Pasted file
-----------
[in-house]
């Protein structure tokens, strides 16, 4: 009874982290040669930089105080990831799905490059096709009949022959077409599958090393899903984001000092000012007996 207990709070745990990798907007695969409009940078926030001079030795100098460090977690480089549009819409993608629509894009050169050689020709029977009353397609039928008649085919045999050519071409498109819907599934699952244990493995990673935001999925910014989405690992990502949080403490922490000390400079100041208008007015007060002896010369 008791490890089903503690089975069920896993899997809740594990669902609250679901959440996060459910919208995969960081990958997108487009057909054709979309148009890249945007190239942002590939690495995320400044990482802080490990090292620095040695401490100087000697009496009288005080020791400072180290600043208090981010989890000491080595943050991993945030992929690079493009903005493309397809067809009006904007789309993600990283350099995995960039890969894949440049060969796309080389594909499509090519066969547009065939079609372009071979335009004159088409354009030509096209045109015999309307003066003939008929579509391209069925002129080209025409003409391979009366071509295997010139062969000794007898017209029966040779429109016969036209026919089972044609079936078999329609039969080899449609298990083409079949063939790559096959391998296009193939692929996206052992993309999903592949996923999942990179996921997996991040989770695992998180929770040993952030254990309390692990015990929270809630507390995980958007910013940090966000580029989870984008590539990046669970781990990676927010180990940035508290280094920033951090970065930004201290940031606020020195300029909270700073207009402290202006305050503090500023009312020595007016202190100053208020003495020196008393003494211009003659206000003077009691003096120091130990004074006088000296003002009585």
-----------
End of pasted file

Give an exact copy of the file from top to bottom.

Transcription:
[in-house]
């Protein structure tokens, strides 16, 4: 009874982290040669930089105080990831799905490059096709009949022959077409599958090393899903984001000092000012007996 207990709070745990990798907007695969409009940078926030001079030795100098460090977690480089549009819409993608629509894009050169050689020709029977009353397609039928008649085919045999050519071409498109819907599934699952244990493995990673935001999925910014989405690992990502949080403490922490000390400079100041208008007015007060002896010369 008791490890089903503690089975069920896993899997809740594990669902609250679901959440996060459910919208995969960081990958997108487009057909054709979309148009890249945007190239942002590939690495995320400044990482802080490990090292620095040695401490100087000697009496009288005080020791400072180290600043208090981010989890000491080595943050991993945030992929690079493009903005493309397809067809009006904007789309993600990283350099995995960039890969894949440049060969796309080389594909499509090519066969547009065939079609372009071979335009004159088409354009030509096209045109015999309307003066003939008929579509391209069925002129080209025409003409391979009366071509295997010139062969000794007898017209029966040779429109016969036209026919089972044609079936078999329609039969080899449609298990083409079949063939790559096959391998296009193939692929996206052992993309999903592949996923999942990179996921997996991040989770695992998180929770040993952030254990309390692990015990929270809630507390995980958007910013940090966000580029989870984008590539990046669970781990990676927010180990940035508290280094920033951090970065930004201290940031606020020195300029909270700073207009402290202006305050503090500023009312020595007016202190100053208020003495020196008393003494211009003659206000003077009691003096120091130990004074006088000296003002009585």